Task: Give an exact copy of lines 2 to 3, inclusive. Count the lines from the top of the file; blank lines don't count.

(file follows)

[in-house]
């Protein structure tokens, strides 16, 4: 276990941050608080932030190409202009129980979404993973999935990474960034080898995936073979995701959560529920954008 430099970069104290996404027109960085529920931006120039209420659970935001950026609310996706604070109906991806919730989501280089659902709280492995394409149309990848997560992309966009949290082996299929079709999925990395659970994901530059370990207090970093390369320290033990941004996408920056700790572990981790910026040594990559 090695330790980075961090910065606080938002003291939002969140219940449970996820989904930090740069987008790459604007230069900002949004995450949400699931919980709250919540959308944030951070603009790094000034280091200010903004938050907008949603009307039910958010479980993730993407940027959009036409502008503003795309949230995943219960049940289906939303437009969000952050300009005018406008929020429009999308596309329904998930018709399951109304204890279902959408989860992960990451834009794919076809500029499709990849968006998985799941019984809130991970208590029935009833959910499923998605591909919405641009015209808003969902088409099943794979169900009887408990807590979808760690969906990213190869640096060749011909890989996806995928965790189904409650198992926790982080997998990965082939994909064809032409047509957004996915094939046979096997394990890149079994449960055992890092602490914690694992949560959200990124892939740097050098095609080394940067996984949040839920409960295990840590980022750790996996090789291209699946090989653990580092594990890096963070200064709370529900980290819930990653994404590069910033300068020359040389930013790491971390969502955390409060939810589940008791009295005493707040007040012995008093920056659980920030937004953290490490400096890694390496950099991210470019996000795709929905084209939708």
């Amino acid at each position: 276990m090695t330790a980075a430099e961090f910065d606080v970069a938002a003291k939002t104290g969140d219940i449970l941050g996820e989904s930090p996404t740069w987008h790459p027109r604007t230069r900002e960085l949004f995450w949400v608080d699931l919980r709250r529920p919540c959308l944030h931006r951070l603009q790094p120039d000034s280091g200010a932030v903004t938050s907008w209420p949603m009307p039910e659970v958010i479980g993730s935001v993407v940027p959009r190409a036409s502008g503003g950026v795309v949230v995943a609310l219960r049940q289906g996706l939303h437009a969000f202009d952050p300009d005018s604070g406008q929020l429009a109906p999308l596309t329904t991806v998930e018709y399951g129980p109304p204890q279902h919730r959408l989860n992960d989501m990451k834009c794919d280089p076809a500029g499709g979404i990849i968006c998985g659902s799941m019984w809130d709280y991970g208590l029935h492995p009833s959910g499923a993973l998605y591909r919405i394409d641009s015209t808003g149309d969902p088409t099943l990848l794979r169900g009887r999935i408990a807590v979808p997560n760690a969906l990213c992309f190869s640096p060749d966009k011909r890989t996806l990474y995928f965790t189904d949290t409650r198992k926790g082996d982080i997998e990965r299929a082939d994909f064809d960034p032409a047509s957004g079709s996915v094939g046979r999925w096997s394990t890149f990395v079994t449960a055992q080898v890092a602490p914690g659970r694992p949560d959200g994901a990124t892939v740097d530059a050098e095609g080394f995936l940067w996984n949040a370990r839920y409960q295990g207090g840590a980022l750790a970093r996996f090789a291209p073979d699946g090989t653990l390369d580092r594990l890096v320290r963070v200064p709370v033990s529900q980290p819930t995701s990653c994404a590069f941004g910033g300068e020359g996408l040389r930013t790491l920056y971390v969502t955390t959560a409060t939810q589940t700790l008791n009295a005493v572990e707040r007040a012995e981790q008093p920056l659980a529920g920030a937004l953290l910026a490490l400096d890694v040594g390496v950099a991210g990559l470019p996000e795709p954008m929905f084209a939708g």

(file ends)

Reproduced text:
């Protein structure tokens, strides 16, 4: 276990941050608080932030190409202009129980979404993973999935990474960034080898995936073979995701959560529920954008 430099970069104290996404027109960085529920931006120039209420659970935001950026609310996706604070109906991806919730989501280089659902709280492995394409149309990848997560992309966009949290082996299929079709999925990395659970994901530059370990207090970093390369320290033990941004996408920056700790572990981790910026040594990559 090695330790980075961090910065606080938002003291939002969140219940449970996820989904930090740069987008790459604007230069900002949004995450949400699931919980709250919540959308944030951070603009790094000034280091200010903004938050907008949603009307039910958010479980993730993407940027959009036409502008503003795309949230995943219960049940289906939303437009969000952050300009005018406008929020429009999308596309329904998930018709399951109304204890279902959408989860992960990451834009794919076809500029499709990849968006998985799941019984809130991970208590029935009833959910499923998605591909919405641009015209808003969902088409099943794979169900009887408990807590979808760690969906990213190869640096060749011909890989996806995928965790189904409650198992926790982080997998990965082939994909064809032409047509957004996915094939046979096997394990890149079994449960055992890092602490914690694992949560959200990124892939740097050098095609080394940067996984949040839920409960295990840590980022750790996996090789291209699946090989653990580092594990890096963070200064709370529900980290819930990653994404590069910033300068020359040389930013790491971390969502955390409060939810589940008791009295005493707040007040012995008093920056659980920030937004953290490490400096890694390496950099991210470019996000795709929905084209939708």
């Amino acid at each position: 276990m090695t330790a980075a430099e961090f910065d606080v970069a938002a003291k939002t104290g969140d219940i449970l941050g996820e989904s930090p996404t740069w987008h790459p027109r604007t230069r900002e960085l949004f995450w949400v608080d699931l919980r709250r529920p919540c959308l944030h931006r951070l603009q790094p120039d000034s280091g200010a932030v903004t938050s907008w209420p949603m009307p039910e659970v958010i479980g993730s935001v993407v940027p959009r190409a036409s502008g503003g950026v795309v949230v995943a609310l219960r049940q289906g996706l939303h437009a969000f202009d952050p300009d005018s604070g406008q929020l429009a109906p999308l596309t329904t991806v998930e018709y399951g129980p109304p204890q279902h919730r959408l989860n992960d989501m990451k834009c794919d280089p076809a500029g499709g979404i990849i968006c998985g659902s799941m019984w809130d709280y991970g208590l029935h492995p009833s959910g499923a993973l998605y591909r919405i394409d641009s015209t808003g149309d969902p088409t099943l990848l794979r169900g009887r999935i408990a807590v979808p997560n760690a969906l990213c992309f190869s640096p060749d966009k011909r890989t996806l990474y995928f965790t189904d949290t409650r198992k926790g082996d982080i997998e990965r299929a082939d994909f064809d960034p032409a047509s957004g079709s996915v094939g046979r999925w096997s394990t890149f990395v079994t449960a055992q080898v890092a602490p914690g659970r694992p949560d959200g994901a990124t892939v740097d530059a050098e095609g080394f995936l940067w996984n949040a370990r839920y409960q295990g207090g840590a980022l750790a970093r996996f090789a291209p073979d699946g090989t653990l390369d580092r594990l890096v320290r963070v200064p709370v033990s529900q980290p819930t995701s990653c994404a590069f941004g910033g300068e020359g996408l040389r930013t790491l920056y971390v969502t955390t959560a409060t939810q589940t700790l008791n009295a005493v572990e707040r007040a012995e981790q008093p920056l659980a529920g920030a937004l953290l910026a490490l400096d890694v040594g390496v950099a991210g990559l470019p996000e795709p954008m929905f084209a939708g």